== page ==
Orthodox party to join coalition, easing way for Sharon's Gaza plan


JERUSALEM - A small ultra-Orthodox political party agreed yesterday to join Israel's ruling coalition, paving the way for Prime Minister Ariel Sharon to form a new government and push ahead with plans to uproot the Jewish settlements in the Gaza Strip.

At the same time, the Israeli leader issued his toughest warning yet to settlers and their supporters who are threatening to physically resist the evacuation of the communities.

"Whoever raises his hand to a soldier or a police officer or a member of the security forces, or whoever organizes refusal [of army orders], whoever makes threats - we will move against him with all our might," said the prime minister, addressing a group of Israeli soldiers.

Earlier in the week, these same troops arrived to dismantle an illegal settlement outpost in the northern West Bank and found themselves caught up in an ugly clash with young settlers.

Israelis were shocked by images of the settlers, most of them affiliated with a loosely organized extremist movement known as the "hilltop youth," shrieking "Nazis!" and throwing rocks and punches at soldiers and police.

The troops removed two rusting trailers that had been set up by settlers seeking to claim the barren hillside outside the settlement of Yitzhar.

Although no one was seriously injured in Monday's melee, Israelis shuddered at the sight of young soldiers being spat at and cursed by furious settlers. In a country where military service is mandatory for almost everyone, the army is a highly respected institution and one with which most citizens closely identify.

Unease over the incident was magnified by the fact that an off-duty soldier from Yitzhar donned his uniform, rushed to the scene and urged the troops to disobey orders to dismantle the outpost. The soldier, Sgt. Yosef Filant, was swiftly court-martialed and sentenced yesterday to 28 days in the stockade for conduct unbecoming a soldier, Israeli media reported.

Sharon plans to evacuate all 21 Jewish settlements in Gaza and four smaller communities in the West Bank later this year. Some settler leaders and rabbis have urged soldiers to disobey orders to participate in the evacuations, causing deep concern within the military. Senior officers have urged Sharon to deal harshly with any incitement to disobey.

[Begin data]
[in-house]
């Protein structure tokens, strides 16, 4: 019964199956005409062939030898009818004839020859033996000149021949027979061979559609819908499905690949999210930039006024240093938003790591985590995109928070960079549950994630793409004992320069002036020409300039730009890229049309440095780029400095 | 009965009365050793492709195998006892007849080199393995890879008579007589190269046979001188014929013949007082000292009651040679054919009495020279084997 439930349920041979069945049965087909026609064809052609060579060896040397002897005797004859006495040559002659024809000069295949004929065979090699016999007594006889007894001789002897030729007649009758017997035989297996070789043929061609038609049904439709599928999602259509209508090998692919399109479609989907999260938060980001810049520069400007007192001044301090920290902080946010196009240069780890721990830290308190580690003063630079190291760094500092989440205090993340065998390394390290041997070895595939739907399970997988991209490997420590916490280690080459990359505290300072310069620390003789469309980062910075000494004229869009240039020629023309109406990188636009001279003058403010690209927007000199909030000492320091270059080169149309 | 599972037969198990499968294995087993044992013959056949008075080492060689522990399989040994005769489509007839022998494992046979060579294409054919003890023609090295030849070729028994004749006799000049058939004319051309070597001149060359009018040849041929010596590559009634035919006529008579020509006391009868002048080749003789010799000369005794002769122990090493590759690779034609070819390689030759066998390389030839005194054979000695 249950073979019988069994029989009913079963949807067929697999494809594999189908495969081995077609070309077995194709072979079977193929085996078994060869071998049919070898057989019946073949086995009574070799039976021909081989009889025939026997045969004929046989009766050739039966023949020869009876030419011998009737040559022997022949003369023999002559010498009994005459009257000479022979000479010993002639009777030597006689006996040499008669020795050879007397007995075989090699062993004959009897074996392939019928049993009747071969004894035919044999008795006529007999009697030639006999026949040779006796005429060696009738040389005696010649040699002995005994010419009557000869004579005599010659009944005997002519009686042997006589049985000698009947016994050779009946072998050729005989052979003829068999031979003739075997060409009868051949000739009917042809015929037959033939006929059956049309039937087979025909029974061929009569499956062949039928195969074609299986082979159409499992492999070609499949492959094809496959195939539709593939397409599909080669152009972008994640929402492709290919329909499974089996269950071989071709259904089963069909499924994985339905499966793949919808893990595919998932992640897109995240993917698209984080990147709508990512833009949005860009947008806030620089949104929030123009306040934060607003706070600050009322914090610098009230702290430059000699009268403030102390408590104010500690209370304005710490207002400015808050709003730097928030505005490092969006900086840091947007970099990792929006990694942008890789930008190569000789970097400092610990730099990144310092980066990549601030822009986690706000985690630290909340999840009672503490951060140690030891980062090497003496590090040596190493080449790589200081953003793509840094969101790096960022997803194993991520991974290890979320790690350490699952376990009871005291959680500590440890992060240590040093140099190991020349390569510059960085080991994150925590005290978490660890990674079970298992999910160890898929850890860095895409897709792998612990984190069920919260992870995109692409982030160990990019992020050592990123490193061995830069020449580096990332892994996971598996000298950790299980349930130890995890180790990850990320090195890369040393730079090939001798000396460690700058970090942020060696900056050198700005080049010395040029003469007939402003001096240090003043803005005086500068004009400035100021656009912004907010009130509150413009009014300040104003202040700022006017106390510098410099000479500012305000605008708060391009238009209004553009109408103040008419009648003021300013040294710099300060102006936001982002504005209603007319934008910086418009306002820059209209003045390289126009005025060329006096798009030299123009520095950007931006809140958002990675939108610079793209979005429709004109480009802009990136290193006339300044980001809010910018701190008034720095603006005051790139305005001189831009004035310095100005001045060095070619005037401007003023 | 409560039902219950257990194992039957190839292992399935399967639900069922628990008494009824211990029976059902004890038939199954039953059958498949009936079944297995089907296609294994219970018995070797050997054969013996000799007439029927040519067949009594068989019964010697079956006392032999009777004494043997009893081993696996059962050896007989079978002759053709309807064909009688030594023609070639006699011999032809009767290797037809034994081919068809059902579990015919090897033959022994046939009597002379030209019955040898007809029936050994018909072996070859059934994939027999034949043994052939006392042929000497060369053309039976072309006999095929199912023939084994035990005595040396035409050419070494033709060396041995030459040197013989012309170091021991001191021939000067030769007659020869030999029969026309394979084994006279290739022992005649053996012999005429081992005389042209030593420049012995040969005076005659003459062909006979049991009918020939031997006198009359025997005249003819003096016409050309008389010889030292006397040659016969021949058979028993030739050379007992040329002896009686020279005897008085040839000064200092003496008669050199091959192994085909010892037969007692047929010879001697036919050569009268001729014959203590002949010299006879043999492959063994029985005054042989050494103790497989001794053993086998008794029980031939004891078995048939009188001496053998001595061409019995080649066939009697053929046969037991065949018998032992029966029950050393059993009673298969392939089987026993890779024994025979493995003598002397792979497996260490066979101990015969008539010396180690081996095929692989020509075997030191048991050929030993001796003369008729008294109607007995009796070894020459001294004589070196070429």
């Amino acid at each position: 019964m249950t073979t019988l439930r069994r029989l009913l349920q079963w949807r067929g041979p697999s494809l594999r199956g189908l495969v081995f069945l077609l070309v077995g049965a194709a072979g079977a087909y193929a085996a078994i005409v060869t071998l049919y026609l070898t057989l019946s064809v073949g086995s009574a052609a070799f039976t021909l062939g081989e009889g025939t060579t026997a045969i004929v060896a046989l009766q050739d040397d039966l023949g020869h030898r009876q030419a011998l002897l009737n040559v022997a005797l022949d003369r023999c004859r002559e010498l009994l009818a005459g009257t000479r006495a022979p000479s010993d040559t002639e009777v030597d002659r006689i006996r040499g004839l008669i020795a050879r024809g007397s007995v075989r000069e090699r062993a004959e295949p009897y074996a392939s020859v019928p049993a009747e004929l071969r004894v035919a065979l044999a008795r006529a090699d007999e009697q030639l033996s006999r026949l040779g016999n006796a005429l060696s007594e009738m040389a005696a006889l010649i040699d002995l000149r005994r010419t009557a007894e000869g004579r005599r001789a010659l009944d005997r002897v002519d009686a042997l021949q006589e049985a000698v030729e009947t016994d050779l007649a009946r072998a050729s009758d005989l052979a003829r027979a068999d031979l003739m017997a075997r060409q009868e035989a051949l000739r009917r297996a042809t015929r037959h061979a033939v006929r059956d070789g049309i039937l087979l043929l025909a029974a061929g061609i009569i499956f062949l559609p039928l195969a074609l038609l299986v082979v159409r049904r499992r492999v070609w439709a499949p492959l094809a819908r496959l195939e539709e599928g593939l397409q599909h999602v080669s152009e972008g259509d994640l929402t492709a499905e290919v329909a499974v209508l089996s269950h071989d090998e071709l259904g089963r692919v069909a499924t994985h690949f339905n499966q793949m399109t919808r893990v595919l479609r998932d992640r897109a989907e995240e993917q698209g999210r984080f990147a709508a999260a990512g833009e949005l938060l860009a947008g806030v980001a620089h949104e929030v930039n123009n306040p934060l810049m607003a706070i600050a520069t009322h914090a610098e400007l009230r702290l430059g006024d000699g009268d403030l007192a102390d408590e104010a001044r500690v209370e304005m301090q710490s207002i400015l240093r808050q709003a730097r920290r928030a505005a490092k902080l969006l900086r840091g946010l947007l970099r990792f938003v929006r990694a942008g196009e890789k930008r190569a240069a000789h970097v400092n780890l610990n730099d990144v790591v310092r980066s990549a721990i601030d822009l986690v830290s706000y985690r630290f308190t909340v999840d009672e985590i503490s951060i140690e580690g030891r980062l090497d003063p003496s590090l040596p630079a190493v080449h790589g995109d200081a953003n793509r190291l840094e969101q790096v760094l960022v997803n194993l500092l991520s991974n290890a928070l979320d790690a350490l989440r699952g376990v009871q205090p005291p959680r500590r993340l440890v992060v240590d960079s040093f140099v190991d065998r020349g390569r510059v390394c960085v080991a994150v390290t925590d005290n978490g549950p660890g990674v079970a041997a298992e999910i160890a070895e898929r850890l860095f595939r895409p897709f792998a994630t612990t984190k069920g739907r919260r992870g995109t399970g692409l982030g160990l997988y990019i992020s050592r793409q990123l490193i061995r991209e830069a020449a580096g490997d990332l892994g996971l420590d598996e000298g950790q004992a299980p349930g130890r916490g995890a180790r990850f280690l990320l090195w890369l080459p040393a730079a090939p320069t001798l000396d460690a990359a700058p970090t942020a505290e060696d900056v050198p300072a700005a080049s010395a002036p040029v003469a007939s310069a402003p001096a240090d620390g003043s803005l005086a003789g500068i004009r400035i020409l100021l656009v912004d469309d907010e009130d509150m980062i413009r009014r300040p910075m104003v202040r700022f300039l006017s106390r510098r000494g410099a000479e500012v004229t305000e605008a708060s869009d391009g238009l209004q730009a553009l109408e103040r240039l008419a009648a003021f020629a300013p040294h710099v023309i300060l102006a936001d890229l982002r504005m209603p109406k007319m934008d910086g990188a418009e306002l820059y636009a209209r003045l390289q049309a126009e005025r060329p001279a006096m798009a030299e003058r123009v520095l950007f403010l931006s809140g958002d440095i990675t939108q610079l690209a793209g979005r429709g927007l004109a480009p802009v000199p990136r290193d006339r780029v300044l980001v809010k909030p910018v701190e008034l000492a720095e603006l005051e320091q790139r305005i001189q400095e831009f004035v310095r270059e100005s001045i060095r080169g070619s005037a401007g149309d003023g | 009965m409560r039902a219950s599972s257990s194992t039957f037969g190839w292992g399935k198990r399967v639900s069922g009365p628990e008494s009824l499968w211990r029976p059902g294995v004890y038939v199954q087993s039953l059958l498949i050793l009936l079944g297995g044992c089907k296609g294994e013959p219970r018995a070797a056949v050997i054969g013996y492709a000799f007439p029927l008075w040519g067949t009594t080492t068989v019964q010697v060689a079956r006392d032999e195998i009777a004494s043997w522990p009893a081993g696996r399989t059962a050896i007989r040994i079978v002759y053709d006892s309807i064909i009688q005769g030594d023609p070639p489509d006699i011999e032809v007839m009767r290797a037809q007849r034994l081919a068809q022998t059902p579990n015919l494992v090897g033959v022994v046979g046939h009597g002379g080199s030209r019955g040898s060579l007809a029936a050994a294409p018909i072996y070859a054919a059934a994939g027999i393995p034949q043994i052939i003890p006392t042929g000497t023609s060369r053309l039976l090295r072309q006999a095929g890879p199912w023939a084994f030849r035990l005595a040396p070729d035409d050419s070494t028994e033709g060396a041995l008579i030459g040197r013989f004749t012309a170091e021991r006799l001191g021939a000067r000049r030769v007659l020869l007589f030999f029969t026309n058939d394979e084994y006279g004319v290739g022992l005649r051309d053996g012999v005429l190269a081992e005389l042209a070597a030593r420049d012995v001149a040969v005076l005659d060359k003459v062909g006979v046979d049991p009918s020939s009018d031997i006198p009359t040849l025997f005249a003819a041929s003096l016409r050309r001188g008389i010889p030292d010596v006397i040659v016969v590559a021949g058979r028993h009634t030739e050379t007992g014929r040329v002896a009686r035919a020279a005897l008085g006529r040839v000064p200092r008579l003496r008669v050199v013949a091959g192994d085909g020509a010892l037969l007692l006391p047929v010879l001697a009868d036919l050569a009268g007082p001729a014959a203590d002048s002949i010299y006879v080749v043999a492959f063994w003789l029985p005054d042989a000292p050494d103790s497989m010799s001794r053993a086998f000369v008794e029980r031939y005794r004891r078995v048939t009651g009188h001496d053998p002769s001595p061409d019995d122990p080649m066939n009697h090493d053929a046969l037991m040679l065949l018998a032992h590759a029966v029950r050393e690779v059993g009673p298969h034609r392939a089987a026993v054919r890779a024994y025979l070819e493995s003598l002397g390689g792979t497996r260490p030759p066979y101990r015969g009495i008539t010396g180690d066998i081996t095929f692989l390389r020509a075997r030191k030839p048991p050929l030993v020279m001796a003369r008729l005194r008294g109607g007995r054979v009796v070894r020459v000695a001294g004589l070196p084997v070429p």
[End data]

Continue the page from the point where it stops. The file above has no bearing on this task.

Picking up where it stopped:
In his speech to soldiers at a Jerusalem military base, Sharon said that for any citizen to take up arms against the country's own military was "a crime against Israeli society."

"I want to say to the inciters, the cursers and revilers ... if you want to protest, protest against me. If you want to revile, revile me," the prime minister said. "Leave politics in the political arena, and leave the Israel Defense Forces out of it."

Despite the escalating protests, Sharon's plan to evacuate settlements has broad public support. But many Israelis fear that Gaza will become a safe haven for Palestinian militants in the wake of an Israeli pullout.

Underscoring those fears, Palestinian militants in Gaza yesterday managed to make a rare strike at a nearby military installation in southern Israel. Twelve soldiers were wounded when their base was hit by rocket fire from inside the seaside strip.

Earlier yesterday, a Palestinian gunman tried to storm the main Erez border crossing between Israel and Gaza but was fatally shot by Israeli troops. The crossing was closed, trapping thousands of Palestinians who hoped to leave Gaza for the hajj, or pilgrimage to Mecca.

Two groups, Islamic Jihad and Al Aqsa Martyrs Brigades, claimed joint responsibility for the shooting attack.

Reining in the Palestinian militants will pose an enormous challenge for Mahmoud Abbas, expected to win Sunday's elections for the Palestinian Authority presidency. Abbas, campaigning yesterday, tempered the language he had used a day before when he described Israel as the "Zionist enemy."

Sharon's Gaza pullout plan received a major boost with yesterday's agreement in principle by the United Torah Judaism party to join his government. He already had secured an agreement with the left-leaning Labor Party to form an alliance. But that would have given him a bare majority in the Knesset.

The Los Angeles Times is a Tribune Publishing newspaper.

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